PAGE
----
Over the next 2 hours, we met with TONS of nurses, doctors, fellows, students, etc. Too many people to name or count. All going over surgery, timelines, recovery, eating, therapy, coping, healing.. so many things. Each one putting us at ease, each one treating us with kindness and patience.

3) Meet with anesthesiology

Theresa was the anesthesiology assistant that came and met with us. She was one of our first guardian angels we would meet at CHOA. She was the type of person that instantly put you at ease. She made everything scary somehow sound wonderful (this is obviously why they have her in the room when you are signing consent forms). Joel and I both said we wanted to bring her home to rub out backs when we were sad... but all jokes aside she is one of those kind souls I will remember for the rest of my life.

4) Get a chest x-ray

After meeting with everyone we headed on our hospital scavenger hunt for the next three steps in our process.

First, we went to radiology to get a chest x-ray. As we got closer to the room Joel and I got more and more nervous. This was the EXACT same room we were in for Nolan's skeletal survey x-rays. Until surgery, this was the hardest thing we had ever done. We hated this room and wanted to get out!

Nolan, being the champion he is laid perfectly still for his x-ray. He let us hold him down, pull his arms above his head, and he did it all with a smile. He amazes me.

5) Get an echocardiogram

Next, we went for an echocardiogram. This was the first echo he had done in the hospital, all the others had been done in his cardiologist's office. As always, he was a champion for this too.

An echo can take up to 45-50 minutes and most kids have a meltdown at some point. Not Nolan.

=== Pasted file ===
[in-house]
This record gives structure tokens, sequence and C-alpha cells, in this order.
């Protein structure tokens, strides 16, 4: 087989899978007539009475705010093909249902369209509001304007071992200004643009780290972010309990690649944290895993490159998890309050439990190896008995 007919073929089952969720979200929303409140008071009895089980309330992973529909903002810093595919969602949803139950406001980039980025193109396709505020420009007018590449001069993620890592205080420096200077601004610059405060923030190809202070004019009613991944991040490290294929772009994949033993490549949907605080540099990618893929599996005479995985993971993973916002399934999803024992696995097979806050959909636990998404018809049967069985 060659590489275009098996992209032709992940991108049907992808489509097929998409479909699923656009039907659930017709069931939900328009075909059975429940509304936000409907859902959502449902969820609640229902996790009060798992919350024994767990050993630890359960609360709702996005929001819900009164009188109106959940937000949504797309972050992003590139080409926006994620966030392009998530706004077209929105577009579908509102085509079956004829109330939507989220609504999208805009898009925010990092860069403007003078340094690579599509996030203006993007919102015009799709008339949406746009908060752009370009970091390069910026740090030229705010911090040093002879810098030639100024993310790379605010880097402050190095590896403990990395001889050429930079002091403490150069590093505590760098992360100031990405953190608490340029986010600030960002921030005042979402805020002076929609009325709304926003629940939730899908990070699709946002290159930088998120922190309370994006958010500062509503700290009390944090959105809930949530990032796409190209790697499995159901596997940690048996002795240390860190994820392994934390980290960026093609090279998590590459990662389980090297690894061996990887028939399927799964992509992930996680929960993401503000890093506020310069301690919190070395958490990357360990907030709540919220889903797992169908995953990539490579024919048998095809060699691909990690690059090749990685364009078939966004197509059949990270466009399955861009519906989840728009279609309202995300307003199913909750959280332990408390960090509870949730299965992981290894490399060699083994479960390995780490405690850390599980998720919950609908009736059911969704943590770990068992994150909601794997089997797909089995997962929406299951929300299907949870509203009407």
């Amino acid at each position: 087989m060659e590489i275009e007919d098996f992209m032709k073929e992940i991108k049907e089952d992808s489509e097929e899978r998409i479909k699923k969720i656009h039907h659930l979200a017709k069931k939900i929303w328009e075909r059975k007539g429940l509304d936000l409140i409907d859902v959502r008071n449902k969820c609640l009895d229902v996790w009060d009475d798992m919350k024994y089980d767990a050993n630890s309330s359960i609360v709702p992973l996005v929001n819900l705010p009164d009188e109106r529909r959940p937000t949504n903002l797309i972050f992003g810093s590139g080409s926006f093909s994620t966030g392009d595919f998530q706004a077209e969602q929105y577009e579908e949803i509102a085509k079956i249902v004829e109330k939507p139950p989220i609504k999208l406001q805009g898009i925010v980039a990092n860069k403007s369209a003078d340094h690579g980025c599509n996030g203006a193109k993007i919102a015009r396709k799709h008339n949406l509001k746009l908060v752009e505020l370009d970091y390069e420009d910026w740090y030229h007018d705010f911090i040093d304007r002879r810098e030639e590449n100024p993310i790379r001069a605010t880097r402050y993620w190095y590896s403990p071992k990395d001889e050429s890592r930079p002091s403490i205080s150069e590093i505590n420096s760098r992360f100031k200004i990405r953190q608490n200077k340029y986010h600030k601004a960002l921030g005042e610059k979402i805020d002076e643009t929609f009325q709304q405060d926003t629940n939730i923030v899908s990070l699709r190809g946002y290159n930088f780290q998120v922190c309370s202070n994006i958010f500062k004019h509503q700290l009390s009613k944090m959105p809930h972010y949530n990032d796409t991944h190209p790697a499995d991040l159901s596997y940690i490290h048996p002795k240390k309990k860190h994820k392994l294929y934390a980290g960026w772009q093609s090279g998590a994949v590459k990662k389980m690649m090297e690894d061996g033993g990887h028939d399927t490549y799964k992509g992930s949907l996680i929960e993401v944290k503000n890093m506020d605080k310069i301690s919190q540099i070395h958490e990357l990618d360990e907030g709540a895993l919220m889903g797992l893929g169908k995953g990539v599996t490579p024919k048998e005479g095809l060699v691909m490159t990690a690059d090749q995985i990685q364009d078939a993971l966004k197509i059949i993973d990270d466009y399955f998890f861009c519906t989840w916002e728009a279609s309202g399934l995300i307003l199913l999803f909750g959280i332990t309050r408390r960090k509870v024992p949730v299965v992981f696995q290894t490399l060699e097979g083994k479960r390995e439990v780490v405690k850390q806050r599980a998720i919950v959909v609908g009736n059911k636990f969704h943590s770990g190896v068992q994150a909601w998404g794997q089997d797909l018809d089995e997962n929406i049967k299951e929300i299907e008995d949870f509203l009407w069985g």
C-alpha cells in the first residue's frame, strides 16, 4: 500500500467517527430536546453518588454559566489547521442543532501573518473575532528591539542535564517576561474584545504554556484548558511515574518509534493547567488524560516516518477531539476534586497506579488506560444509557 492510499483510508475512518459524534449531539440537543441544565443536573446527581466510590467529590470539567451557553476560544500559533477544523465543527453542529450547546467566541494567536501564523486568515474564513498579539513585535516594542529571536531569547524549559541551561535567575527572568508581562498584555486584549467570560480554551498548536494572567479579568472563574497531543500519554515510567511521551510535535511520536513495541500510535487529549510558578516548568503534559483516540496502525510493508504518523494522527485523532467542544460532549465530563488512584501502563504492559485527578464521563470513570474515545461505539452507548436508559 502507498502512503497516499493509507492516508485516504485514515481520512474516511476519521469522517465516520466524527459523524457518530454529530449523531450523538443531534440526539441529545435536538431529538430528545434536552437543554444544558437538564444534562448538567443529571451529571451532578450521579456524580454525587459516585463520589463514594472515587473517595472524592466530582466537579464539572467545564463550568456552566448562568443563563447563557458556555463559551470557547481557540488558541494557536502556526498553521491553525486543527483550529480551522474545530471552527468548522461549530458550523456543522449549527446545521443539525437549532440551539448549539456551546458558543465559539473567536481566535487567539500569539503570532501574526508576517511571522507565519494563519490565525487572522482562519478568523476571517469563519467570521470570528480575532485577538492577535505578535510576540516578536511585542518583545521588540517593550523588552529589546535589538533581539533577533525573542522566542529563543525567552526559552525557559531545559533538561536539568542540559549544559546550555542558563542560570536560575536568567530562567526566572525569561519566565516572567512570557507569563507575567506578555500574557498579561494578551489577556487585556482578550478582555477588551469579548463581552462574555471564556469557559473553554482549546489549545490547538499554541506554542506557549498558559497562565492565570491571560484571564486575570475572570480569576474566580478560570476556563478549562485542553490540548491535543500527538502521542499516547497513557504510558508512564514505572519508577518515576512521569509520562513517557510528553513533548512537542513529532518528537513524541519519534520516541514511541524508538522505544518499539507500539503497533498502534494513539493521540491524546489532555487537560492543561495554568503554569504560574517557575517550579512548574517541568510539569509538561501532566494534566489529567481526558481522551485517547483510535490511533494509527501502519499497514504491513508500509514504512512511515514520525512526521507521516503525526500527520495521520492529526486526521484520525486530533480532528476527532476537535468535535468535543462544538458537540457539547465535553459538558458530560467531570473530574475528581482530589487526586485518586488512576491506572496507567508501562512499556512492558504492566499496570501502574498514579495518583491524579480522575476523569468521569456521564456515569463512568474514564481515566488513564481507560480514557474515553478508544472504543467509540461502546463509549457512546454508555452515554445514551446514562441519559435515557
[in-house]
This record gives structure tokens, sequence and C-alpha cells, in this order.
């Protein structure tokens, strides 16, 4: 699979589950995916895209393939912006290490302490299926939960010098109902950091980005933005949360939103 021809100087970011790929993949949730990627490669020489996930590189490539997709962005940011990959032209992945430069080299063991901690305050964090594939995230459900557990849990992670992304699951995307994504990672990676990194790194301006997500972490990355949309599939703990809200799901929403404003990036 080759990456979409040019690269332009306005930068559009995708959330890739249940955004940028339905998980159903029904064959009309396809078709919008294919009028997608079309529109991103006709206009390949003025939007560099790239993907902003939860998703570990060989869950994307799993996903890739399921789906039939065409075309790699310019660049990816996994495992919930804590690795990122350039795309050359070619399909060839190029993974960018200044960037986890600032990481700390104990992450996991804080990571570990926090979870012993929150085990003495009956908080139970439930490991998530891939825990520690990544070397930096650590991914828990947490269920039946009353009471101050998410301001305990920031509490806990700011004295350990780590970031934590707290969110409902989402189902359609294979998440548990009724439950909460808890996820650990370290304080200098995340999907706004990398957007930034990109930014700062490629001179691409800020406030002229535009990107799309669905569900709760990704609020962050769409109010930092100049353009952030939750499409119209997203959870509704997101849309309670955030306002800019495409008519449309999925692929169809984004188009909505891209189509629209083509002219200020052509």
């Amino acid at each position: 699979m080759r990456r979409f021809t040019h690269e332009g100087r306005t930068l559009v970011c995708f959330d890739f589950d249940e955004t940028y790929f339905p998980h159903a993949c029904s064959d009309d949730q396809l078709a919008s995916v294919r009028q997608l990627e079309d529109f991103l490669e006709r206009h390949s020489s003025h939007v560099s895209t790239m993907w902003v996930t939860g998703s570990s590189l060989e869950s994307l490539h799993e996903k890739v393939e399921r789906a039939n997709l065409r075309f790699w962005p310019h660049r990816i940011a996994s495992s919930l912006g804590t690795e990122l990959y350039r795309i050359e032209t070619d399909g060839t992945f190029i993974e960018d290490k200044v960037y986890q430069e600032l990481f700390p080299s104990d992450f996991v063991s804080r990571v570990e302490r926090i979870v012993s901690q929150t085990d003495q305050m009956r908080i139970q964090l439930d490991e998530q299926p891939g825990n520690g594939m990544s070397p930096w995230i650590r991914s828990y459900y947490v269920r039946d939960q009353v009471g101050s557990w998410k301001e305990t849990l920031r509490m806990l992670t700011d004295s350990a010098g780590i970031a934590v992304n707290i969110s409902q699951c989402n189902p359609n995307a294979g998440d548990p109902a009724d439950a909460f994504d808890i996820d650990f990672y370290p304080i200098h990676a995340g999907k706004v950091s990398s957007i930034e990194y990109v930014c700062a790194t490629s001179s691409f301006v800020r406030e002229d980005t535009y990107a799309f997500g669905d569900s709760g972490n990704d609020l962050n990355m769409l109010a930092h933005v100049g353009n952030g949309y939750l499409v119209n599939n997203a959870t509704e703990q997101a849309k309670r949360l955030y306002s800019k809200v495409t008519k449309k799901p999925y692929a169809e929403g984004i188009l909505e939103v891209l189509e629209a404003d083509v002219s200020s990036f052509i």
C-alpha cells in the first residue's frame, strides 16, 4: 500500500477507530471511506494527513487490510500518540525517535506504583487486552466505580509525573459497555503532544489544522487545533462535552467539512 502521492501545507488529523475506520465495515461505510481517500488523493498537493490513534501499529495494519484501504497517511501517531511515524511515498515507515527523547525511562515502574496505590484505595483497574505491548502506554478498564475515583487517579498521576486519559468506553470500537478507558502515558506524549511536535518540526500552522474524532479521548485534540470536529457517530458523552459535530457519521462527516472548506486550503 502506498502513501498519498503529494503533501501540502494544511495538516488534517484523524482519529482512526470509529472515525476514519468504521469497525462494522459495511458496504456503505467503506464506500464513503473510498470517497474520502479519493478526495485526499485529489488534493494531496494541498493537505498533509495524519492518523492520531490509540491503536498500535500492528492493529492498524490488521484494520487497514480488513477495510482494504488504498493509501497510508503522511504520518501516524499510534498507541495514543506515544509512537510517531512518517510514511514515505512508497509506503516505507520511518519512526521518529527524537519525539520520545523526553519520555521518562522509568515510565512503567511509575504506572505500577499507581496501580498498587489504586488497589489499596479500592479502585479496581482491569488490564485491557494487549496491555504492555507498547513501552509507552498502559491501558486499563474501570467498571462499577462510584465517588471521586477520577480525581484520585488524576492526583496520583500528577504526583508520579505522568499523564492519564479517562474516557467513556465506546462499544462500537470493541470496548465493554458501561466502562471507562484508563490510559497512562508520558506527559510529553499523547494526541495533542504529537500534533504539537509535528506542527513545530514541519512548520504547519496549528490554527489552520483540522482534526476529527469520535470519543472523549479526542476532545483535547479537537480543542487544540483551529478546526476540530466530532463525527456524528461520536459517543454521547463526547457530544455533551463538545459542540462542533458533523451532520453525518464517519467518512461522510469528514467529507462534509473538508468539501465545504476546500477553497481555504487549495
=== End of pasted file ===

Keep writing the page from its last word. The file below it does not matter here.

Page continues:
He laid there, smiles, rolled around, tried to help, and laughed. The ultrasound tech even said, "Okay he wins! He wins most well-behaved infant to ever have an echo!" (Sadly, there wasn't a trophy).

6) Get blood drawn

This was last on the list because of well... needles. The hospital is like a well-oiled machine and they have to go to this last so that if your child is melting down you get to leave soon, and not have other tests to be completed.

They got out a tiny needle and stuck Nolan's arm. He looked at the lady, grabbed her hand and smiled. She told us she couldn't believe he was so strong and was able to get his blood drawn with no tears.

We knew he was tough but at this moment we got a glimpse of just how strong he actually was.

We finished up and headed back upstairs to our pre-op room. By this time it was 3:00 pm and our 8-hour pre-op appointment was coming to an end.

We headed out to get something to eat and the rest of our day was nothing short of unexpected.

Here is a video recapping what happened that day after leaving the hospital (you can't make this stuff up) - CLICK HERE FOR VIDEO.

Up next... Surgery day!

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What a journey you all have gone on so far. Thank you for sharing and keeping us up to date. Nolan is an amazing little man. You and Joel are amazing parents. You have all our love and support.


Laina, the way your write makes it seem as though we aren’t right there with you. Nolan’s is a champion because he has two strong, faith-filled parents who constantly let him know how loved he is. Thank you for sharing your courageous story!


Jani Forest-wyatt
Jani Forest-wyatt

You're my heroes!